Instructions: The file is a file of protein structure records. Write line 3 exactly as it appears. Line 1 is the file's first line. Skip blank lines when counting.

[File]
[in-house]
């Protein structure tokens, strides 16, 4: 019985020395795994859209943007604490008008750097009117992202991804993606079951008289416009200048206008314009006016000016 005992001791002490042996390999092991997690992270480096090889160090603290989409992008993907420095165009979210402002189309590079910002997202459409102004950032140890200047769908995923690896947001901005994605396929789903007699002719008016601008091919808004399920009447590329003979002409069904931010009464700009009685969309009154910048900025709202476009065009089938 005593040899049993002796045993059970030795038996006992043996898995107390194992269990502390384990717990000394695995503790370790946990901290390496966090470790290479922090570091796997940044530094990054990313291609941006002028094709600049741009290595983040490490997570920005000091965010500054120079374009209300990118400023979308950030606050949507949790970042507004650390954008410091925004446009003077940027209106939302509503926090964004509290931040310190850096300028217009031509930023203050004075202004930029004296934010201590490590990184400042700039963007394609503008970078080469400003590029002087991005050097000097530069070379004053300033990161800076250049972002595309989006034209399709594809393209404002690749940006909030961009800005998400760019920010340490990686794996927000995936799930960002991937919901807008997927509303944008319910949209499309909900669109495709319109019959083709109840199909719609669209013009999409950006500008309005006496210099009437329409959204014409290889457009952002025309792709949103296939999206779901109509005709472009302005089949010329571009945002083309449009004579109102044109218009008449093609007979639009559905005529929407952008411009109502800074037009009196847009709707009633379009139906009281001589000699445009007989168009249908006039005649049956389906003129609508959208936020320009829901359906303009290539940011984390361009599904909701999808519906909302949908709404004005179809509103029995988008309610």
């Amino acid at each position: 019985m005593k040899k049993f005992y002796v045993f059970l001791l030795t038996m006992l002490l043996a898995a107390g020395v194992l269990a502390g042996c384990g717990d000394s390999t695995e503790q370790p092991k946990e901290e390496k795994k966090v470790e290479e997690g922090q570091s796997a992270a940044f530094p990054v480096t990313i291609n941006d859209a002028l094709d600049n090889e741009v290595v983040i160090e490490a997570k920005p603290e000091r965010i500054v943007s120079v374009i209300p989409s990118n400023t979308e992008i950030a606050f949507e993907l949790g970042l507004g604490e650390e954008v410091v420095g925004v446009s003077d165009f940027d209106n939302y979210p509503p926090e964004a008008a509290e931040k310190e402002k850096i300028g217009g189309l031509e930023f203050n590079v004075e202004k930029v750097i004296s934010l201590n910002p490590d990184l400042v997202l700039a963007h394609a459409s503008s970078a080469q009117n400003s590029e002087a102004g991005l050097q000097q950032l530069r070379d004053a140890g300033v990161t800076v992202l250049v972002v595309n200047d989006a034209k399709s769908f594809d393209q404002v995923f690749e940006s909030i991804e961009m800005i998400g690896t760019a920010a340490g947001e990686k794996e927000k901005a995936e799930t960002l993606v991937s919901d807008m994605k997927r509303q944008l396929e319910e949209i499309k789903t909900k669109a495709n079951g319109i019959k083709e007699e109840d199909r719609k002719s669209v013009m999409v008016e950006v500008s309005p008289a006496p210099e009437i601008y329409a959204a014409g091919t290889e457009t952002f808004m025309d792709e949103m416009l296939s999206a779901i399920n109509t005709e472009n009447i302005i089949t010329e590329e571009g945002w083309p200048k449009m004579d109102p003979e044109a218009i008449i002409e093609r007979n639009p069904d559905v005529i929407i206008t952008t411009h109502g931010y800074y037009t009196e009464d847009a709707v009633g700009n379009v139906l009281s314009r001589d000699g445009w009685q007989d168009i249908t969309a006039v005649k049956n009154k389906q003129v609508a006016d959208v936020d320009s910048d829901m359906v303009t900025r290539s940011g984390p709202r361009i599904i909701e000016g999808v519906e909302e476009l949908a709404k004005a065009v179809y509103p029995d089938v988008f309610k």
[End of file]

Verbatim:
């Amino acid at each position: 019985m005593k040899k049993f005992y002796v045993f059970l001791l030795t038996m006992l002490l043996a898995a107390g020395v194992l269990a502390g042996c384990g717990d000394s390999t695995e503790q370790p092991k946990e901290e390496k795994k966090v470790e290479e997690g922090q570091s796997a992270a940044f530094p990054v480096t990313i291609n941006d859209a002028l094709d600049n090889e741009v290595v983040i160090e490490a997570k920005p603290e000091r965010i500054v943007s120079v374009i209300p989409s990118n400023t979308e992008i950030a606050f949507e993907l949790g970042l507004g604490e650390e954008v410091v420095g925004v446009s003077d165009f940027d209106n939302y979210p509503p926090e964004a008008a509290e931040k310190e402002k850096i300028g217009g189309l031509e930023f203050n590079v004075e202004k930029v750097i004296s934010l201590n910002p490590d990184l400042v997202l700039a963007h394609a459409s503008s970078a080469q009117n400003s590029e002087a102004g991005l050097q000097q950032l530069r070379d004053a140890g300033v990161t800076v992202l250049v972002v595309n200047d989006a034209k399709s769908f594809d393209q404002v995923f690749e940006s909030i991804e961009m800005i998400g690896t760019a920010a340490g947001e990686k794996e927000k901005a995936e799930t960002l993606v991937s919901d807008m994605k997927r509303q944008l396929e319910e949209i499309k789903t909900k669109a495709n079951g319109i019959k083709e007699e109840d199909r719609k002719s669209v013009m999409v008016e950006v500008s309005p008289a006496p210099e009437i601008y329409a959204a014409g091919t290889e457009t952002f808004m025309d792709e949103m416009l296939s999206a779901i399920n109509t005709e472009n009447i302005i089949t010329e590329e571009g945002w083309p200048k449009m004579d109102p003979e044109a218009i008449i002409e093609r007979n639009p069904d559905v005529i929407i206008t952008t411009h109502g931010y800074y037009t009196e009464d847009a709707v009633g700009n379009v139906l009281s314009r001589d000699g445009w009685q007989d168009i249908t969309a006039v005649k049956n009154k389906q003129v609508a006016d959208v936020d320009s910048d829901m359906v303009t900025r290539s940011g984390p709202r361009i599904i909701e000016g999808v519906e909302e476009l949908a709404k004005a065009v179809y509103p029995d089938v988008f309610k």